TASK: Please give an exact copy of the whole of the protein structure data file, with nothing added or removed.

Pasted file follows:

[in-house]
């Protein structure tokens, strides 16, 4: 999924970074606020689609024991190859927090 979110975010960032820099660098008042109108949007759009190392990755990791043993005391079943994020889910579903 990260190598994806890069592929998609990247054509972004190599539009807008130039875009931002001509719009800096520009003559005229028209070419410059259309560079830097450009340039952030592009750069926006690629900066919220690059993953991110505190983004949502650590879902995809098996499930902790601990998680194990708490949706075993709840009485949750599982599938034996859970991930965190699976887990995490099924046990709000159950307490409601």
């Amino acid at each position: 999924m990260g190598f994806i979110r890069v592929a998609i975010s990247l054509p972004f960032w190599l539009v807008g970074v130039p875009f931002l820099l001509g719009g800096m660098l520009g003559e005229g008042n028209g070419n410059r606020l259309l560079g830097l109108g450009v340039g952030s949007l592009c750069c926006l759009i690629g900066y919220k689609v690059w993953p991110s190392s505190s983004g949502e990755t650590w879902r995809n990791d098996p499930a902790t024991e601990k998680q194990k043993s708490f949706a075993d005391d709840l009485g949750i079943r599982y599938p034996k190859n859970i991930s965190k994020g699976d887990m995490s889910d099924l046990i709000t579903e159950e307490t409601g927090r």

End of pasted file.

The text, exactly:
[in-house]
């Protein structure tokens, strides 16, 4: 999924970074606020689609024991190859927090 979110975010960032820099660098008042109108949007759009190392990755990791043993005391079943994020889910579903 990260190598994806890069592929998609990247054509972004190599539009807008130039875009931002001509719009800096520009003559005229028209070419410059259309560079830097450009340039952030592009750069926006690629900066919220690059993953991110505190983004949502650590879902995809098996499930902790601990998680194990708490949706075993709840009485949750599982599938034996859970991930965190699976887990995490099924046990709000159950307490409601």
């Amino acid at each position: 999924m990260g190598f994806i979110r890069v592929a998609i975010s990247l054509p972004f960032w190599l539009v807008g970074v130039p875009f931002l820099l001509g719009g800096m660098l520009g003559e005229g008042n028209g070419n410059r606020l259309l560079g830097l109108g450009v340039g952030s949007l592009c750069c926006l759009i690629g900066y919220k689609v690059w993953p991110s190392s505190s983004g949502e990755t650590w879902r995809n990791d098996p499930a902790t024991e601990k998680q194990k043993s708490f949706a075993d005391d709840l009485g949750i079943r599982y599938p034996k190859n859970i991930s965190k994020g699976d887990m995490s889910d099924l046990i709000t579903e159950e307490t409601g927090r």